ORIGINAL RESEARCH article

Front. Nutr., 09 August 2022
Sec. Nutritional Epidemiology
https://doi.org/10.3389/fnut.2022.945591

The relationship between ultra-processed food intake and cardiometabolic risk factors in overweight and obese women: A cross-sectional study

Dorsa Hosseininasab1, Farideh Shiraseb2, Sahar Noori1, Shahin Jamili3, Fatemeh Mazaheri-Eftekhar1, Mahshid Dehghan4, Alessandra da Silva5, Josefina Bressan5 and Khadijeh Mirzaei2*
  • 1Department of Nutrition, Science and Research Branch, Islamic Azad University, Tehran, Iran
  • 2Department of Community Nutrition, School of Nutritional Sciences and Dietetics, Tehran University of Medical Sciences (TUMS), Tehran, Iran
  • 3Department of Surgery, Shahid Beheshti University of Medical Sciences, Tehran, Iran
  • 4Population Health Research Institute, McMaster University and Hamilton Health Sciences, Hamilton, ON, Canada
  • 5Department of Nutrition and Health, Universidade Federal de Viçosa, Viçosa, MG, Brazil

Background: Cardiovascular diseases (CVDs) are the leading cause of death globally. Based on recent studies, one of the factors that can have detrimental effects on CVD is the consumption of ultra-processed foods (UPFs). The current study investigated the relationship between UPF intake and cardiometabolic risk factors among Iranian women.

Methods: The current cross-sectional study was conducted on 391 women aged 18–65 years with a body mass index (BMI) ≥ 25 kg/m2. Dietary intake was assessed using a 147-item food frequency questionnaire (FFQ). Anthropometric and biochemistry parameters were also collected. UPFs were identified using the NOVA classification.

Results: In the present study, women had a mean (standard deviation) age of 36.67 (9.10) years and the mean BMI of 31.26 (4.29) kg/m2. According to our findings, there was a significant association between UPF consumption and transforming growth factor (TGF) (β: 0.101, 95% CI: 0.023, 0.180, p = 0.012), atherogenic coefficient (AC) (β: 0.011, 95% CI: 0.001, 0.032, p = 0.034), visceral fat level (VFL) (β: 0.006, 95% CI: −0.017, 0.029, p = 0.076), and the quantitative insulin sensitivity check index (QUICKI) (β: −3.775, 95%CI: 0.001, 0.001, p = 0.042).

Conclusion: In conclusion, an increase in consumption of one gram of UPFs is associated with an increase in TGF, AC, and VFL but with a decrease in QUICKI. Despite this, further experimental studies are necessary to draw a more definite conclusion and disentangle the mechanisms by which UPFs may affect health.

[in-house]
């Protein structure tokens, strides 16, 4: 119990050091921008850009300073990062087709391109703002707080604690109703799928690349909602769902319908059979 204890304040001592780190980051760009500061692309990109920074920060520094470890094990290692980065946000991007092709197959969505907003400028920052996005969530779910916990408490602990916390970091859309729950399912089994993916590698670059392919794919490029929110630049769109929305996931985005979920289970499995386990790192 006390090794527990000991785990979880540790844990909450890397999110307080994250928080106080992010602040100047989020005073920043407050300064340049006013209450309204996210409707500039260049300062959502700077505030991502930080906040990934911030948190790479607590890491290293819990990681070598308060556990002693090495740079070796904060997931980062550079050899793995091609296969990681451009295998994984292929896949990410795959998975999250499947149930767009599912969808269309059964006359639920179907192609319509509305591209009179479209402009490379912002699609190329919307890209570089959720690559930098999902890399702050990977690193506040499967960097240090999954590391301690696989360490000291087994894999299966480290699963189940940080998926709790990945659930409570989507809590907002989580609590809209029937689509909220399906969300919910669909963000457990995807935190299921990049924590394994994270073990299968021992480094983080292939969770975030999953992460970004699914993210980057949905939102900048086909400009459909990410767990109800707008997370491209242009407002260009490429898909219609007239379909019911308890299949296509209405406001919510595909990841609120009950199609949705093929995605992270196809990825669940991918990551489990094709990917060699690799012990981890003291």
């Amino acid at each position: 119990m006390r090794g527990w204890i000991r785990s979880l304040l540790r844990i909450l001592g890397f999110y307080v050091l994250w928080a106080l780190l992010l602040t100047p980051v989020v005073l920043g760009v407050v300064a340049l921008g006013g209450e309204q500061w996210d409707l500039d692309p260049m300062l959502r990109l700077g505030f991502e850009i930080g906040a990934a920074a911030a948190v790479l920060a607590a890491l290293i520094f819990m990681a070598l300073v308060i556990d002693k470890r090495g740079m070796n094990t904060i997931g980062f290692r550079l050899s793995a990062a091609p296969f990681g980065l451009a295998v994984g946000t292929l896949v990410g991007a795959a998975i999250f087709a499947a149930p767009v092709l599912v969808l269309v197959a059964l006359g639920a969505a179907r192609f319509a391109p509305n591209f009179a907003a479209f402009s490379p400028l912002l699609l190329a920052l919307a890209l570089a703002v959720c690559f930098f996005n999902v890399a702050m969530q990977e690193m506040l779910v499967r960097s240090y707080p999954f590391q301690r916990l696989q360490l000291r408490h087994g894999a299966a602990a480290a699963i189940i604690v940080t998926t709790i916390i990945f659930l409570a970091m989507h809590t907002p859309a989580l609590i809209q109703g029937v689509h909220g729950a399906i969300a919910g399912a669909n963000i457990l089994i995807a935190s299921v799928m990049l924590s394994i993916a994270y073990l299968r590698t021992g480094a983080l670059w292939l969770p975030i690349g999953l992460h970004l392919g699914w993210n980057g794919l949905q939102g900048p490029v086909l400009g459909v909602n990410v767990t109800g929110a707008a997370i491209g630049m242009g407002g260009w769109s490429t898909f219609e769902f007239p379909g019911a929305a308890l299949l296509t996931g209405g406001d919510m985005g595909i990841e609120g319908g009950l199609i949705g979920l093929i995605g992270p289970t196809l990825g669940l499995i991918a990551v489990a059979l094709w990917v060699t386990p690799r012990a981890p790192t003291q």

Introduction

Cardiovascular diseases (CVDs) are the leading cause of death globally; an estimated 17.9 million people died from CVDs in 2019, representing 32% of all global deaths (1). About 85% of the deaths were due to heart attack and stroke (1). According to previous studies conducted in 2016 and 2017, CVD has been the major cause of mortality in Iran, accounting for 46% of all deaths and 20–23% of the disease burden (2, 3).

The global consumption of ultra-processed foods (UPF) has risen exponentially. UPFs account for between 25 and 60% of total daily energy consumption, according to the Nationwide Food Surveys (414). According to the NOVA classification system, UPFs are defined as foods made up entirely or predominantly from unhealthy components containing higher levels of total fat, saturated fat, added sugar, energy density, and salt, and lower quantities of fiber and vitamin density (15). UPF packaging contains materials that come into contact with food, such as Bisphenol A, which, according to a meta-analysis of observational studies, may increase the risk of cardiometabolic disorders, even though prospective cohort studies are still limited (16, 17). Some studies reported that consumption of UPF is associated with adverse health outcomes, including CVDs, and obesity (1820). Srour et al. reported a higher risk of CVD associated with the consumption of ultra-processed foods (21).